Climate change has far-reaching consequences. Pacific Northwest National Laboratory (PNNL) brings an array of skills to understand how a changing climate may alter political stability, human security, or national security infrastructure.
PNNL experts perform fundamental climate science work at multiple scales to understand impacts on energy, water, food, and infrastructure systems. This type of modeling provides specialized and comprehensive perspectives on human–Earth interaction and impacts. The Laboratory also provides the environmental justice and energy equity expertise to identify and engage historically disadvantaged populations in environmental assessment and remediation.
A solution-oriented mindset underlies PNNL’s evidence-based approach. Brian O’Neill, a PNNL Earth system scientist and a leading contributor to international climate assessment, emphasized the importance of hope in a recent interview on the PNNL podcast SciVIBE.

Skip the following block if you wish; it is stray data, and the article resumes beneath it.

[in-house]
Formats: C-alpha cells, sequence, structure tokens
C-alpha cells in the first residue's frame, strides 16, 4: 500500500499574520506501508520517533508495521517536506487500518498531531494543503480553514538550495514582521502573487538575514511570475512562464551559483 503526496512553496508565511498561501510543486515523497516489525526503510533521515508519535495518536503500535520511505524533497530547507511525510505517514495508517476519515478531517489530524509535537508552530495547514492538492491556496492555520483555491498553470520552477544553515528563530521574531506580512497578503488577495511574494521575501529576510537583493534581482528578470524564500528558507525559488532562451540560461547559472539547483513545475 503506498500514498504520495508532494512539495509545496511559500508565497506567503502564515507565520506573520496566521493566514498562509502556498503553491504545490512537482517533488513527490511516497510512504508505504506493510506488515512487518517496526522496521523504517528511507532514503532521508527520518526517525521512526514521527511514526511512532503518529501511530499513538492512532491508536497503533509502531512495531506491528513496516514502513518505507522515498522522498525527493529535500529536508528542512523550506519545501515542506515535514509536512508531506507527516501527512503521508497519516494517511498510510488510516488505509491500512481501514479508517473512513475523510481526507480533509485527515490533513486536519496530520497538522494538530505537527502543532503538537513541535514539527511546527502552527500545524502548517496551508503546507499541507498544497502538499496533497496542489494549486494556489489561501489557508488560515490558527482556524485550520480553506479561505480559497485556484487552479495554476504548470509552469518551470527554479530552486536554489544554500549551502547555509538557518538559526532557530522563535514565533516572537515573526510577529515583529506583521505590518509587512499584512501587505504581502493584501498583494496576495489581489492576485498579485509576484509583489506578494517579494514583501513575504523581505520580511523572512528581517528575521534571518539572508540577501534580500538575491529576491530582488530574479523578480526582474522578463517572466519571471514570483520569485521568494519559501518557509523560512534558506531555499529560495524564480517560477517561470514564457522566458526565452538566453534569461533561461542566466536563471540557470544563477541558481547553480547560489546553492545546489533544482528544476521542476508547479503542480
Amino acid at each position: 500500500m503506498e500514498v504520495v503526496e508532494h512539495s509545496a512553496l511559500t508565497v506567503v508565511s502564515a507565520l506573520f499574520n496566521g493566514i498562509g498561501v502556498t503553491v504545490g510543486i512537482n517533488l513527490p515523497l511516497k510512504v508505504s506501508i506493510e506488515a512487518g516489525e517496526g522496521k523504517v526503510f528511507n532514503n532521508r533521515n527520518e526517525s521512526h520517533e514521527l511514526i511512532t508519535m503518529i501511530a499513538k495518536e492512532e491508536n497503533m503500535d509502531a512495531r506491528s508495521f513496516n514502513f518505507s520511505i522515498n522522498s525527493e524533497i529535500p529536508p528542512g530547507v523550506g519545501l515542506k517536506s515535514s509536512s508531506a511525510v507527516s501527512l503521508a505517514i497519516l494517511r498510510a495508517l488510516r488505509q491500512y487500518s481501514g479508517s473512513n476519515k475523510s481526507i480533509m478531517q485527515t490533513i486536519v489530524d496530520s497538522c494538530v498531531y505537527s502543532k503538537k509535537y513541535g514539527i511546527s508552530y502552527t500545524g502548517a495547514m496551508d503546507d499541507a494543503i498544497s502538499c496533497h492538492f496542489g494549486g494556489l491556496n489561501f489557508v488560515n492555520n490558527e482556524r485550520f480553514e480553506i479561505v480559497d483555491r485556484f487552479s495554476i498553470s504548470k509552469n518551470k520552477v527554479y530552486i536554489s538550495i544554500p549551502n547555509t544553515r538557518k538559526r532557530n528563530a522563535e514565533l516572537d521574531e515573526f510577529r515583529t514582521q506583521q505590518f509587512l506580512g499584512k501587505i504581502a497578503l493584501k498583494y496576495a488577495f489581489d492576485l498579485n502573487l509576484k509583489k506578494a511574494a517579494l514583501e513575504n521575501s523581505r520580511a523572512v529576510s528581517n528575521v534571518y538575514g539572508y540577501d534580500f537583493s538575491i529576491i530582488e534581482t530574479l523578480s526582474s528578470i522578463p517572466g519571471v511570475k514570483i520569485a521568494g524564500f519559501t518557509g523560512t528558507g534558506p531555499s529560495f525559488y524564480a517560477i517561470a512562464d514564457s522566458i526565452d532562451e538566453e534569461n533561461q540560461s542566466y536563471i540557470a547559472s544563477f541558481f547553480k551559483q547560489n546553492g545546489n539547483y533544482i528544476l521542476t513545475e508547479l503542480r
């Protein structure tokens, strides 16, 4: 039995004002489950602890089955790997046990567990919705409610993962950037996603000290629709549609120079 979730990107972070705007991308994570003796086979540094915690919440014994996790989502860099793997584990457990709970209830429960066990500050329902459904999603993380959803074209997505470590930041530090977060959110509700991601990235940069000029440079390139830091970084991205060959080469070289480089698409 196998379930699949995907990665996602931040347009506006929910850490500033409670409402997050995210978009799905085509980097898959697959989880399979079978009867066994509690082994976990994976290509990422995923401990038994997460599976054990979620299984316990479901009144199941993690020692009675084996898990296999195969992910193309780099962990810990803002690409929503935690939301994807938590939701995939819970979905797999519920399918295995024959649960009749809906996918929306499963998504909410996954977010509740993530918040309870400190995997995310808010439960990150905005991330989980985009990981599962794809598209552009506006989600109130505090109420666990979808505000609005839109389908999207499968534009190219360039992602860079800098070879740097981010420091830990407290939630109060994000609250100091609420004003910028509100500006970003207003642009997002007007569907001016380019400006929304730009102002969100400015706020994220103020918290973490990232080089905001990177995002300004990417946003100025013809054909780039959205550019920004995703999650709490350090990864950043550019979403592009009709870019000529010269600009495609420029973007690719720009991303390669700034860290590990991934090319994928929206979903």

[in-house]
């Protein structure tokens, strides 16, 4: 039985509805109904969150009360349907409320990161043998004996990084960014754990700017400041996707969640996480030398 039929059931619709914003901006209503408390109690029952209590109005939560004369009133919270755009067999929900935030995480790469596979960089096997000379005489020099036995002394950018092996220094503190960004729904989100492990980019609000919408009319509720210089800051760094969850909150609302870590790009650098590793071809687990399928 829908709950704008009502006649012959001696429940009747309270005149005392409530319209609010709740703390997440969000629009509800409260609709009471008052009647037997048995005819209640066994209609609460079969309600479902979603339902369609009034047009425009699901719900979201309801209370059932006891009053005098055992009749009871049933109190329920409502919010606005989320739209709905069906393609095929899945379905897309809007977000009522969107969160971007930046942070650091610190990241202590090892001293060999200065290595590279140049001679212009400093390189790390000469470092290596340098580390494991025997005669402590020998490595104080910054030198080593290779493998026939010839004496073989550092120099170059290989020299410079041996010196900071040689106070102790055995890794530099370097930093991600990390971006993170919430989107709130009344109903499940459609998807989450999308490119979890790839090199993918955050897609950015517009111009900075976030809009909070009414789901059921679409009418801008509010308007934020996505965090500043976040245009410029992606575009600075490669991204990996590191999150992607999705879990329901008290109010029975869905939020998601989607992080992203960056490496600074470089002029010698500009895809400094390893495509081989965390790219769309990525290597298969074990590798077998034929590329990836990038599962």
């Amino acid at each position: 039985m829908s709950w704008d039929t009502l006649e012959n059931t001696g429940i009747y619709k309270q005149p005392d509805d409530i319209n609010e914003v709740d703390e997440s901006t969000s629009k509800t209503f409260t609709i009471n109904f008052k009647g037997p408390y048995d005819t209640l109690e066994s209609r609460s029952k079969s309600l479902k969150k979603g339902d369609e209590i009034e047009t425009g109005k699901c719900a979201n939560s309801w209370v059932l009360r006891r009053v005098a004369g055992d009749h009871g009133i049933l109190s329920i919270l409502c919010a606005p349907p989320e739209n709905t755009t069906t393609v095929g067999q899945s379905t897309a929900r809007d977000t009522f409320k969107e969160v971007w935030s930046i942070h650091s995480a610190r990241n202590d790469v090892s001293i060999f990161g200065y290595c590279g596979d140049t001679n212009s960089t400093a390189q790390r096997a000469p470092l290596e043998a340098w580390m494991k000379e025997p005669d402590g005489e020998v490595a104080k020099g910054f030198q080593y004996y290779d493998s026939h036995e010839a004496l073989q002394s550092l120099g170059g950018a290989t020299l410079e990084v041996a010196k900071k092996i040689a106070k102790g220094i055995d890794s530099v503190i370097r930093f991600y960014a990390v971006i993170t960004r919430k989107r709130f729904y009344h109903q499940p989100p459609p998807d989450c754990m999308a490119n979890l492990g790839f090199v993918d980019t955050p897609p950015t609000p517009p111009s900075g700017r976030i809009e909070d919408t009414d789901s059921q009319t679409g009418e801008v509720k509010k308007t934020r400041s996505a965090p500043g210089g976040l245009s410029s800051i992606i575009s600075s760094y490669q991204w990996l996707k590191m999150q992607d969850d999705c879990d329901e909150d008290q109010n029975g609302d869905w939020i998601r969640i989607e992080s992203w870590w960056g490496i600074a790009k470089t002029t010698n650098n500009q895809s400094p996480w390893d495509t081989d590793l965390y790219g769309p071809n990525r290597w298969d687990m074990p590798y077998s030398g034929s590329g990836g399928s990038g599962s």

“The impacts are not all-out catastrophe, doom, and the end of civilization,” said O’Neill, adding that the Laboratory’s approach is backed by data and climate model forecasting.
PNNL researchers study the interconnected activities and elements of the Earth from complex global systems all the way down to the molecular level. The discoveries that spring from PNNL’s four overarching research missions increase our understanding of climate change and its human–Earth impacts while often providing data that can be used to inform policy and improve understanding of these challenges.
Studying global change
PNNL’s atmospheric and Earth scientists, energy grid analysts, and system modelers aim to further develop our understanding of human influences and Earth’s impact on our way of life. The Joint Global Change Research Institute, a partnership between PNNL and the University of Maryland in College Park, MD, brings together internationally renowned expertise in science, technology, economics, and policy to study global climate change and potential solutions.